I was running late, then the bus was late. When it arrived it was much much much more crowded than usual, so we were packed in like sardines.
This is day four of antibiotics for me, and I’m feeling more human each morning. I wasn’t the only person in the office either working from home because of illness or taking sick days over the last two weeks, so everyone’s asking each other how they’re recovering, et cetera. All of which caused one co-worker to point out that a good method to get a little space on a crowded bus is to sneeze.
I wish I’d thought of that this morning.
I’ve been poking at a few essays. One is about being bold in one’s creative endeavors. Another is about a pet peeve in a particular type of fantasy storytelling. And they are sort of related concepts, because both are the result of a particular kind of mental timidity. Except that connection isn’t terribly important to the point I’m working toward in either one. And I think I’ve been stuck in this infinite revision of the middle mode on both because the connecting concept is nagging at me.
Maybe ranting about one aspect of it here will break my log jam.
The “good old days” is a myth. An absolute falsehood. A lie.
Society absolutely was not nicer, kind, or less violent when you younger. Nor was it simpler or less stressful.
For most individuals, your life was simpler because you were a child—society and your parents conspired to keep many of the realities of life from you. You didn’t worry about paying bills, but Mom and Dad did. That’s only one aspect.
Crime rates, particularly violent crime rates, were much higher when you were a kid than they are now. They were even higher when your parents were kids. These are facts. What has changed is the speed and ease with which news is spread. The advent of 24-hour news stations means that people have to find ways to fill that 1440 minutes of air time on each of those networks every day.
So thirty years ago a story about a man who crawled into the window of a home, repeatedly raped the women who lived there, and killed one was reported in the local newspaper, and would have been mentioned on the evening news of the nearest city’s tv stations, but would probably not have been reported further.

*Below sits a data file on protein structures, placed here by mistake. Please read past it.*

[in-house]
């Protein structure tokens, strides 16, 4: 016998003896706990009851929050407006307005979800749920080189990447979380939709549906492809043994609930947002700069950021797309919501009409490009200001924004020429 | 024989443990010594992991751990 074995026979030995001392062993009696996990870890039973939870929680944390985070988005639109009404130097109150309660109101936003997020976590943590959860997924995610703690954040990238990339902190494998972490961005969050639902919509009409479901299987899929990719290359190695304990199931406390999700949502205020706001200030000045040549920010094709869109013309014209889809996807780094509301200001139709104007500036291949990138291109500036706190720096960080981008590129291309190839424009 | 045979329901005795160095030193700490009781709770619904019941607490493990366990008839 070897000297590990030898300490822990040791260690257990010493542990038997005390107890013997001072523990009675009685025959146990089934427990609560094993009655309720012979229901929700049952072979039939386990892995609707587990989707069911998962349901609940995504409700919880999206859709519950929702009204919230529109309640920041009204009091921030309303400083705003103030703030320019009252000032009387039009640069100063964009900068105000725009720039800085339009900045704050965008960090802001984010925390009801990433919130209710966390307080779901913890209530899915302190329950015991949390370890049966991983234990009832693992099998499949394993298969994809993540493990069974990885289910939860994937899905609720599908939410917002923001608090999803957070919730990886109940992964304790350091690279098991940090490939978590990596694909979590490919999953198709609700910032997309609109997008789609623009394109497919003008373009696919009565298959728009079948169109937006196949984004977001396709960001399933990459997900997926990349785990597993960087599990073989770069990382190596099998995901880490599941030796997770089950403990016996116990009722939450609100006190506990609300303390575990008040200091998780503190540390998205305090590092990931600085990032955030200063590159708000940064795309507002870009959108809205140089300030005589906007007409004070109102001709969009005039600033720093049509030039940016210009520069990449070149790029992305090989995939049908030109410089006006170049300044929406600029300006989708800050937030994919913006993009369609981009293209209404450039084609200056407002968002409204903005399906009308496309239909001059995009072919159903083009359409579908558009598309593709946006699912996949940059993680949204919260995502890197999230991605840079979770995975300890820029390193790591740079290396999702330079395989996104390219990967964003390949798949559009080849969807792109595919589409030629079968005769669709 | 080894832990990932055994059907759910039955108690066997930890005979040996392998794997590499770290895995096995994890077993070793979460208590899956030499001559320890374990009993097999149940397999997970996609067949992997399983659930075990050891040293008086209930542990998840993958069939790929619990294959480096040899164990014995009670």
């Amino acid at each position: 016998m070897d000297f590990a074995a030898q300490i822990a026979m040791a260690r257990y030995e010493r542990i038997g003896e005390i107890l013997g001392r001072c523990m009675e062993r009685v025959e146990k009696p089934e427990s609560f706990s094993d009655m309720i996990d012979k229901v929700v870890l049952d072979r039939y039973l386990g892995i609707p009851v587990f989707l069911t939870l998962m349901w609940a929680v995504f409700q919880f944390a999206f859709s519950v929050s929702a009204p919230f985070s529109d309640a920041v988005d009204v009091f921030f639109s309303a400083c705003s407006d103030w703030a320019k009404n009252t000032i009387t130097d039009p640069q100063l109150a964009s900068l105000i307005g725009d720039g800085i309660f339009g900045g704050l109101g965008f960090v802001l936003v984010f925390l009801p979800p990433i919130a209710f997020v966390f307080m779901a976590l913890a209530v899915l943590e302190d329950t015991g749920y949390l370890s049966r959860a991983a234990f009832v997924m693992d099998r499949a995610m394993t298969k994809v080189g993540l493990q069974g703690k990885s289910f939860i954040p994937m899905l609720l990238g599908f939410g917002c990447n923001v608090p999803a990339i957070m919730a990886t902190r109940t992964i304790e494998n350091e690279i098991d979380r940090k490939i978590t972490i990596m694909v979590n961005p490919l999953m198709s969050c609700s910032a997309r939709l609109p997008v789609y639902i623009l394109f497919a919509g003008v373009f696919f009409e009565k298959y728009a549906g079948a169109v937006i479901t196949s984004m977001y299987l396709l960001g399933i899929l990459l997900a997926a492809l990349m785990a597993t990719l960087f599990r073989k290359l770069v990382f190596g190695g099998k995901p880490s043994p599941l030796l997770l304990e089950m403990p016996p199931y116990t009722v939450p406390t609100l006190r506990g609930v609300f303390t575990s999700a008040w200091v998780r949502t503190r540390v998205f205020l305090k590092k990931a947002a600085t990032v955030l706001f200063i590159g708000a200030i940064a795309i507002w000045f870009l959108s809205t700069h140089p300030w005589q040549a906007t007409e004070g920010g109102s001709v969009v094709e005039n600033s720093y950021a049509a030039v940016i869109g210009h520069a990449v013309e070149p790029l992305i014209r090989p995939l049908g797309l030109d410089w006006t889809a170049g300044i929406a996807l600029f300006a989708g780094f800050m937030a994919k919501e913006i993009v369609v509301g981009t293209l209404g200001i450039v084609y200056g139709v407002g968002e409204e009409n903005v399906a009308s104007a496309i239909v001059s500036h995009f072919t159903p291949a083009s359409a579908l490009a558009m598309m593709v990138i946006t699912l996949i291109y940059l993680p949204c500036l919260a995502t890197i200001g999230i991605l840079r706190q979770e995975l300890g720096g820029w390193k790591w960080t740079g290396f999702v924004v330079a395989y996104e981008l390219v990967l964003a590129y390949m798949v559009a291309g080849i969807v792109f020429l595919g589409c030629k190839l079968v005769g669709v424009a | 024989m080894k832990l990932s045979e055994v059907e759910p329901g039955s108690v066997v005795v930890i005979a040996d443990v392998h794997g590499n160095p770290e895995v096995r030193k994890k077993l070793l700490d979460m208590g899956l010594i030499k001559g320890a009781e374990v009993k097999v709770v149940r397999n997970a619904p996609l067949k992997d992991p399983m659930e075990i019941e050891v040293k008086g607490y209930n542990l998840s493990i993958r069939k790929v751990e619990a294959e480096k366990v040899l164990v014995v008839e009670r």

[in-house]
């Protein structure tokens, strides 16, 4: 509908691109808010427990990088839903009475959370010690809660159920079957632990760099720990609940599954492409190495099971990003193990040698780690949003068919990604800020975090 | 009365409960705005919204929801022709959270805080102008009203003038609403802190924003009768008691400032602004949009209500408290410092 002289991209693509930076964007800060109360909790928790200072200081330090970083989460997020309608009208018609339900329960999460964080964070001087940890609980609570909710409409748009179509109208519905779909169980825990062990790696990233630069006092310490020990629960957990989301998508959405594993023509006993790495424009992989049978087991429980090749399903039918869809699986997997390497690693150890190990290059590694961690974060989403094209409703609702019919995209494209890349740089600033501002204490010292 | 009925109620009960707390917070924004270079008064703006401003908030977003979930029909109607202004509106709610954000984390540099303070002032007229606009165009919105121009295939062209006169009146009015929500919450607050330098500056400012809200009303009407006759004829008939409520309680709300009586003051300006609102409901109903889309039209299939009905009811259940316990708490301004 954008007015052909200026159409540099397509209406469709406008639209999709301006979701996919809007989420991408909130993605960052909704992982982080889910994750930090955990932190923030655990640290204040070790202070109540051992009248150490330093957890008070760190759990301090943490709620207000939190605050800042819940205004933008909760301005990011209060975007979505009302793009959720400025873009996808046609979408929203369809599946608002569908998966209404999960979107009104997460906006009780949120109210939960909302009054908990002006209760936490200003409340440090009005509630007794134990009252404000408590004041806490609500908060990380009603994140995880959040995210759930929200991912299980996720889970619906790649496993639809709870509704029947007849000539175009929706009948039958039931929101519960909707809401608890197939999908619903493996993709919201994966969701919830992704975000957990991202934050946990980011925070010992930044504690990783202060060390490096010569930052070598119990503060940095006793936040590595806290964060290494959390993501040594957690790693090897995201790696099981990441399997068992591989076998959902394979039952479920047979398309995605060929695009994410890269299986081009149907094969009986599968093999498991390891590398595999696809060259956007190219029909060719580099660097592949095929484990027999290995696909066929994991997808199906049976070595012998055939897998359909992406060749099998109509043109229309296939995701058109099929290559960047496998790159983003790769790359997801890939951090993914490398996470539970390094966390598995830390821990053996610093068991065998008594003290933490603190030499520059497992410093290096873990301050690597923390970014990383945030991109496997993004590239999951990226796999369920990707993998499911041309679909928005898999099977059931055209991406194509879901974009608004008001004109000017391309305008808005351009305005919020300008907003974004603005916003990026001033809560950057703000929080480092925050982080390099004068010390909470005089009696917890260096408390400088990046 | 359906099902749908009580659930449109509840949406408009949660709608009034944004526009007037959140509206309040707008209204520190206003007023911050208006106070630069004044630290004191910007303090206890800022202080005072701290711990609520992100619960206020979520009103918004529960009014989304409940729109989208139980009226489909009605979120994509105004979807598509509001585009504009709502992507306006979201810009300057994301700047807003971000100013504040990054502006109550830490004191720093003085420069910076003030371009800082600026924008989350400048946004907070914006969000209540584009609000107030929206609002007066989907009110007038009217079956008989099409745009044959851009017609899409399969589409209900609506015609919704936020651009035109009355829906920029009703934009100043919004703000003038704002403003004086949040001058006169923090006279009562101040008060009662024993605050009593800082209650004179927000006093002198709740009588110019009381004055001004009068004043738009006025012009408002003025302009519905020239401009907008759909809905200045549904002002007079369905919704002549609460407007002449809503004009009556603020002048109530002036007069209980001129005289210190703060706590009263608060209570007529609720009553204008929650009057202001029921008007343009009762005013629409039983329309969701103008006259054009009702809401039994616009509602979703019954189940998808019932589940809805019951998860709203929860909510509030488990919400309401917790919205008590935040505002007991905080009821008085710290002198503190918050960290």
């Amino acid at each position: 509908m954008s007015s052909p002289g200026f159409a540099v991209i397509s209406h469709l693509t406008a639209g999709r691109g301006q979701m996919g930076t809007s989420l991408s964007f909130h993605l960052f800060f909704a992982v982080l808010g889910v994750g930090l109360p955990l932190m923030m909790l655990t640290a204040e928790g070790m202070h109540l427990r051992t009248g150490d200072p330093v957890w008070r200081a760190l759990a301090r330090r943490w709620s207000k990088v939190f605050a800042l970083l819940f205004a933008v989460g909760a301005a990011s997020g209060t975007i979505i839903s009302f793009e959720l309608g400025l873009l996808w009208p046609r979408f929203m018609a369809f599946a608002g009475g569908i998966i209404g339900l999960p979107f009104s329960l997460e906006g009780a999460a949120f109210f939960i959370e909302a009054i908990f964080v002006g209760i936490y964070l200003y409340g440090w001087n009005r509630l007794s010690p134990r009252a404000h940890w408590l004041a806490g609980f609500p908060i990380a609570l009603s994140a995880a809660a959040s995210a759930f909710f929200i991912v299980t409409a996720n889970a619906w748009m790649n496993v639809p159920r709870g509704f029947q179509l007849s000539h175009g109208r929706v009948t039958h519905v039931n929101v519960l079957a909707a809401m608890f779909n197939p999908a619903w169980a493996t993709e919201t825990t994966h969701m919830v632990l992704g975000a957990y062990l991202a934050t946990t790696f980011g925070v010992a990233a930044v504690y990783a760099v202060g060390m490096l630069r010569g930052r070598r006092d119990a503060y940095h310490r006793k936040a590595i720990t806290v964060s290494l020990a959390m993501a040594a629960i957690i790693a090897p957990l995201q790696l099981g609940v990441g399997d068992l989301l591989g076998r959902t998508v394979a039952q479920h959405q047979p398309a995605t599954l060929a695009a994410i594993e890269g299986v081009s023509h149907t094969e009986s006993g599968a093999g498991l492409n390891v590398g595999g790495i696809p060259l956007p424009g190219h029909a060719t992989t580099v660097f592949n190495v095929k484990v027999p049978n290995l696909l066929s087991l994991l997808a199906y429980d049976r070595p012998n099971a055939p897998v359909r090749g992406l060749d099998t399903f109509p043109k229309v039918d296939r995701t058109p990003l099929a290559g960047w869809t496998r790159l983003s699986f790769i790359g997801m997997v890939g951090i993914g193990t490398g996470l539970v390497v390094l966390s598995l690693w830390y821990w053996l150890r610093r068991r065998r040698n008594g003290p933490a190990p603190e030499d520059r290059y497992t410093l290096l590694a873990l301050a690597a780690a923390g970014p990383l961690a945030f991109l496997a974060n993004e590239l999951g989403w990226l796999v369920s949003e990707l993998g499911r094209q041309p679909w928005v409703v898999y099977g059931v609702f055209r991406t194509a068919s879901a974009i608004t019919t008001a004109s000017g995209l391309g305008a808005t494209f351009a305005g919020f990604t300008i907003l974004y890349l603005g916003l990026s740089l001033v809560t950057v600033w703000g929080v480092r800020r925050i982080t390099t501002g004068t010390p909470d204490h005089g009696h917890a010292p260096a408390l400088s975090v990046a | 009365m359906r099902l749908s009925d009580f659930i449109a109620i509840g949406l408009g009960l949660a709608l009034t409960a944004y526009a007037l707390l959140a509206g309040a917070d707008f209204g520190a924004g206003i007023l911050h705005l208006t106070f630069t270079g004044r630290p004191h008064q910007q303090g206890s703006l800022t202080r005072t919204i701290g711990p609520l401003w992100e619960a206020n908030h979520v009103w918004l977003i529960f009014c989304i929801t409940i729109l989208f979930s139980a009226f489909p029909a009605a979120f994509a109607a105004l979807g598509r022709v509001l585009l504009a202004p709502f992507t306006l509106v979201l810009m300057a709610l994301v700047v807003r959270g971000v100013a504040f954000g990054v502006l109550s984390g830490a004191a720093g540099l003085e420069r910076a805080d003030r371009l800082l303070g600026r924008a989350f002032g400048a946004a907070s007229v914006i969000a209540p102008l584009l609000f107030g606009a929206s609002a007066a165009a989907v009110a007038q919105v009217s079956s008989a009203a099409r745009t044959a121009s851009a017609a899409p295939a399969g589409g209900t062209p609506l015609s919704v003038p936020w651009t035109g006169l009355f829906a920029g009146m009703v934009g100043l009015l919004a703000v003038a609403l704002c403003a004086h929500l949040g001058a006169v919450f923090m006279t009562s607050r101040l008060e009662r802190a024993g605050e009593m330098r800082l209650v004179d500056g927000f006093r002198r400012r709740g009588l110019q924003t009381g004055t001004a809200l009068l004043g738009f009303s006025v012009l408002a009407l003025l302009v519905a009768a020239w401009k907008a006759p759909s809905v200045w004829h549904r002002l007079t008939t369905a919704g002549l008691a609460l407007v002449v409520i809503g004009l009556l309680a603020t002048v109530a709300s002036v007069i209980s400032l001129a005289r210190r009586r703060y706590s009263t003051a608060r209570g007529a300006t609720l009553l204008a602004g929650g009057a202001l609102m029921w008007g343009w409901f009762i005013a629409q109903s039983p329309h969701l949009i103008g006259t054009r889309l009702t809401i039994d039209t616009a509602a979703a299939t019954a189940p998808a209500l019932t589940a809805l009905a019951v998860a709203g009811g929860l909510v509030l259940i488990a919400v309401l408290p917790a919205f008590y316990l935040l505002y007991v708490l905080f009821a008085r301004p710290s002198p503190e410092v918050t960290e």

Even if it was, it would get maybe a half minute in the evening news when the crime first occured. It may have gotten a minute or so 18 months later then the perpetrator was brought to trial, and maybe again when the jury convicted him. But that would be it.
Now we get hours and hours of “reportage” in which the two or three minutes of facts are repeated a thousand times, interlaced with hours of reaction, analysis, and comparision. That doesn’t mean that more crimes are happening, it means that we are being told about more of them and we’re fed a lot of filler about each incident, making them seem even worse than they are.
That’s just one more reason we fall for the lie of “the good old days.”
It’s a lie we wouldn’t fall for if we just stopped and thought for a minute.
2 thoughts on “Elbow room”
I wonder if we also romanticize the “simpler” times because we were so self-focused as children (which was encouraged by adults protecting us, whether they wanted to believe that or not) and now, as adults, we’re encouraged to think about others more. We’re also, as you say, inundated with information, when as a kid, unless a playmate or classmate or neighbor knew about something, we perhaps didn’t.
I wonder what it will be like for the people who are kids NOW, 30+ years in the future. Will they still think of their childhood as innocent?
I’m sure those factor in, too.
The big blind spot is assuming that, because we can remember it, that we understand things as we do now. It’s like that study A few years about how different children in the same family perceive their childhood simply because each was a different age when things happened. The older kids don’t appreciate how much less intellectually and socially developed their younger siblings were when certain key events happened in childhood.